With ever-growing super balances and a majority of trustees underprepared for a demise, estate planning is set to become a significant issue in the SMSF sector.
While the rate of SMSF establishment is steadily increasing, the number of SMSF members organising their estate planning effectively is not, said Peter Townsend, principal at Townsends Business and Corporate Lawyers.
“The population, in particular the baby boomer population, is very materially underprepared for their mortality,” he said.
“We try to get people to think more carefully about their estate planning at the time they set up their [SMSF], with not much luck.”
Adequate estate planning is also imperative for Generation Y, which will be the first generation to have experienced compulsory super for a majority of their working lives, said Heffron’s technical specialist Meg Heffron.
“The fact that people are building up substantial super balances at a relatively young age means estate planning is an issue even for the young,” she said.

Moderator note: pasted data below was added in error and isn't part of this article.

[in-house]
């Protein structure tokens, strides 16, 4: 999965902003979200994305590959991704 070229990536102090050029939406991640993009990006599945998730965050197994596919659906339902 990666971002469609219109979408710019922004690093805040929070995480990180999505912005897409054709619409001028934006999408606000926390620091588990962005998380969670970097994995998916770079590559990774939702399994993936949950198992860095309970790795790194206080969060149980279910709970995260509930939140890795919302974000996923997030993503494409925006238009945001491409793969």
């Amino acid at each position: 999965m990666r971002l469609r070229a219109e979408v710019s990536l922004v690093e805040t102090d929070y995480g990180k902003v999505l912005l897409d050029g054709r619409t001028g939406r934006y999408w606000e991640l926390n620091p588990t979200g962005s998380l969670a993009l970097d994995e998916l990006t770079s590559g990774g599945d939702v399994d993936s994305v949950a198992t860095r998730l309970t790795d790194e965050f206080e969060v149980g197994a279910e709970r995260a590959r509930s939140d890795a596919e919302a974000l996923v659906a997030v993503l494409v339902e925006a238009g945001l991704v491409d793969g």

“If they don’t handle their estate planning appropriately, we have a ticking time bomb on our hands.”
In addition, basic misunderstandings of the estate planning process are also widespread, often leading to non-tax effective or incorrect transferral of assets.
A common, almost “universal” misunderstanding related to super is that from an estate planning perspective, super normally does not form part of a trustee’s estate, said Mr Townsend.
“If you ask a member [or] trustee how they deal with their superannuation assets, 99.5 per cent would say 'Do it through your will', but that’s not quite right,” he said.
“That’s not to say you can’t deal with those proceeds through the will, you can, but only after you get those proceeds into the will in the first place,” he added.
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